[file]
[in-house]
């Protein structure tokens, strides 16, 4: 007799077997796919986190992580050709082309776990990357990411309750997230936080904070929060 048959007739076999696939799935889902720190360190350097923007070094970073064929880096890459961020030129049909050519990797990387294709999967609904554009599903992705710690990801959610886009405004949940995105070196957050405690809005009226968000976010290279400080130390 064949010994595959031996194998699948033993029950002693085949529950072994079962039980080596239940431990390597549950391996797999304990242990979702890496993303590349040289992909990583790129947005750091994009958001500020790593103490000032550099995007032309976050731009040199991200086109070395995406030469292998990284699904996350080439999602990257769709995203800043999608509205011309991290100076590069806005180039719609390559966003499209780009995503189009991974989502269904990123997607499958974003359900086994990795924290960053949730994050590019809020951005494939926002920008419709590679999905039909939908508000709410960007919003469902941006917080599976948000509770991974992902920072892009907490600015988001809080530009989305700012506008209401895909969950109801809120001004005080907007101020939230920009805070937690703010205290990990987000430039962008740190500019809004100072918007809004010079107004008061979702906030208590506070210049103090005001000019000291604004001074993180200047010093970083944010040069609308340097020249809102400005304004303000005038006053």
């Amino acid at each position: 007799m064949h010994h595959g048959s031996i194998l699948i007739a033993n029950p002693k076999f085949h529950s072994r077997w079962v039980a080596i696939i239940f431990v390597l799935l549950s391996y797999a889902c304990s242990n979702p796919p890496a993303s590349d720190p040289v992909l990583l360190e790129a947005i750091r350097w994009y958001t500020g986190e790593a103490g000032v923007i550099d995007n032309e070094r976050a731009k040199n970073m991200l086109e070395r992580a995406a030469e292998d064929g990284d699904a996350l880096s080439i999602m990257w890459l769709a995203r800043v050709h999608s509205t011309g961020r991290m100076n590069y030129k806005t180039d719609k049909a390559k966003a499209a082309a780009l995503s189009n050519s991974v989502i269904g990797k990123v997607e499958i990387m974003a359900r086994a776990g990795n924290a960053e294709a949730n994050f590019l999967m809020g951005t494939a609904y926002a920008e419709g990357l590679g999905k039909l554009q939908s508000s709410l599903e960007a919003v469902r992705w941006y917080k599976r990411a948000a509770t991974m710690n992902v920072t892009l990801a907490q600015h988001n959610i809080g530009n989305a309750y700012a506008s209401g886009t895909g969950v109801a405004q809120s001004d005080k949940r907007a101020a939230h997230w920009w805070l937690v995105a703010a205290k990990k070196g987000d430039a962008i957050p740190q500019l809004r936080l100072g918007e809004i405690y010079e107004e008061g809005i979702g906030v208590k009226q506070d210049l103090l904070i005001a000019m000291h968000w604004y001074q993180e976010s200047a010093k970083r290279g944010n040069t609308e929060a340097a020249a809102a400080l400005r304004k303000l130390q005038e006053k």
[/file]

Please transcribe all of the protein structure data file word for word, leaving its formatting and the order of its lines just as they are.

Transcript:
[in-house]
């Protein structure tokens, strides 16, 4: 007799077997796919986190992580050709082309776990990357990411309750997230936080904070929060 048959007739076999696939799935889902720190360190350097923007070094970073064929880096890459961020030129049909050519990797990387294709999967609904554009599903992705710690990801959610886009405004949940995105070196957050405690809005009226968000976010290279400080130390 064949010994595959031996194998699948033993029950002693085949529950072994079962039980080596239940431990390597549950391996797999304990242990979702890496993303590349040289992909990583790129947005750091994009958001500020790593103490000032550099995007032309976050731009040199991200086109070395995406030469292998990284699904996350080439999602990257769709995203800043999608509205011309991290100076590069806005180039719609390559966003499209780009995503189009991974989502269904990123997607499958974003359900086994990795924290960053949730994050590019809020951005494939926002920008419709590679999905039909939908508000709410960007919003469902941006917080599976948000509770991974992902920072892009907490600015988001809080530009989305700012506008209401895909969950109801809120001004005080907007101020939230920009805070937690703010205290990990987000430039962008740190500019809004100072918007809004010079107004008061979702906030208590506070210049103090005001000019000291604004001074993180200047010093970083944010040069609308340097020249809102400005304004303000005038006053």
């Amino acid at each position: 007799m064949h010994h595959g048959s031996i194998l699948i007739a033993n029950p002693k076999f085949h529950s072994r077997w079962v039980a080596i696939i239940f431990v390597l799935l549950s391996y797999a889902c304990s242990n979702p796919p890496a993303s590349d720190p040289v992909l990583l360190e790129a947005i750091r350097w994009y958001t500020g986190e790593a103490g000032v923007i550099d995007n032309e070094r976050a731009k040199n970073m991200l086109e070395r992580a995406a030469e292998d064929g990284d699904a996350l880096s080439i999602m990257w890459l769709a995203r800043v050709h999608s509205t011309g961020r991290m100076n590069y030129k806005t180039d719609k049909a390559k966003a499209a082309a780009l995503s189009n050519s991974v989502i269904g990797k990123v997607e499958i990387m974003a359900r086994a776990g990795n924290a960053e294709a949730n994050f590019l999967m809020g951005t494939a609904y926002a920008e419709g990357l590679g999905k039909l554009q939908s508000s709410l599903e960007a919003v469902r992705w941006y917080k599976r990411a948000a509770t991974m710690n992902v920072t892009l990801a907490q600015h988001n959610i809080g530009n989305a309750y700012a506008s209401g886009t895909g969950v109801a405004q809120s001004d005080k949940r907007a101020a939230h997230w920009w805070l937690v995105a703010a205290k990990k070196g987000d430039a962008i957050p740190q500019l809004r936080l100072g918007e809004i405690y010079e107004e008061g809005i979702g906030v208590k009226q506070d210049l103090l904070i005001a000019m000291h968000w604004y001074q993180e976010s200047a010093k970083r290279g944010n040069t609308e929060a340097a020249a809102a400080l400005r304004k303000l130390q005038e006053k």